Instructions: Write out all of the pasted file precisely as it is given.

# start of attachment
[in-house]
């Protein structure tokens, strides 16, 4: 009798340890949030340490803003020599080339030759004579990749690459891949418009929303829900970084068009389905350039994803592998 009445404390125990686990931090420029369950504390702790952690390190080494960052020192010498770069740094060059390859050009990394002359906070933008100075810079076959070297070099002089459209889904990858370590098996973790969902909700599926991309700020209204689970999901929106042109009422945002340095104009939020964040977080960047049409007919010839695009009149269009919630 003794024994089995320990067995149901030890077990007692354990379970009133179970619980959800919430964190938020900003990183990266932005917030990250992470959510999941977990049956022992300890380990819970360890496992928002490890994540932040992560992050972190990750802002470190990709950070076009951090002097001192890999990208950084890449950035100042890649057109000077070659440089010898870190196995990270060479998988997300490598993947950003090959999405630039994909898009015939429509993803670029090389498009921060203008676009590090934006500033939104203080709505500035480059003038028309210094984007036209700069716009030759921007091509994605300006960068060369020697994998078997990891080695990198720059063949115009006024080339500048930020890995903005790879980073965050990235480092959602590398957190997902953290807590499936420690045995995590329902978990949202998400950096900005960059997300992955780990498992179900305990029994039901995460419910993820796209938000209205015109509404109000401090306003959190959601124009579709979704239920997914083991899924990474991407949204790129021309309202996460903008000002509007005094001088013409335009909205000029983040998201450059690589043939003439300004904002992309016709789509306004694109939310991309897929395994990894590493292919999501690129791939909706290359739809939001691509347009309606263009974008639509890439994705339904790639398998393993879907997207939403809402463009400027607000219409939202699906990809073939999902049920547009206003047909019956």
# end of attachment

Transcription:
[in-house]
């Protein structure tokens, strides 16, 4: 009798340890949030340490803003020599080339030759004579990749690459891949418009929303829900970084068009389905350039994803592998 009445404390125990686990931090420029369950504390702790952690390190080494960052020192010498770069740094060059390859050009990394002359906070933008100075810079076959070297070099002089459209889904990858370590098996973790969902909700599926991309700020209204689970999901929106042109009422945002340095104009939020964040977080960047049409007919010839695009009149269009919630 003794024994089995320990067995149901030890077990007692354990379970009133179970619980959800919430964190938020900003990183990266932005917030990250992470959510999941977990049956022992300890380990819970360890496992928002490890994540932040992560992050972190990750802002470190990709950070076009951090002097001192890999990208950084890449950035100042890649057109000077070659440089010898870190196995990270060479998988997300490598993947950003090959999405630039994909898009015939429509993803670029090389498009921060203008676009590090934006500033939104203080709505500035480059003038028309210094984007036209700069716009030759921007091509994605300006960068060369020697994998078997990891080695990198720059063949115009006024080339500048930020890995903005790879980073965050990235480092959602590398957190997902953290807590499936420690045995995590329902978990949202998400950096900005960059997300992955780990498992179900305990029994039901995460419910993820796209938000209205015109509404109000401090306003959190959601124009579709979704239920997914083991899924990474991407949204790129021309309202996460903008000002509007005094001088013409335009909205000029983040998201450059690589043939003439300004904002992309016709789509306004694109939310991309897929395994990894590493292919999501690129791939909706290359739809939001691509347009309606263009974008639509890439994705339904790639398998393993879907997207939403809402463009400027607000219409939202699906990809073939999902049920547009206003047909019956």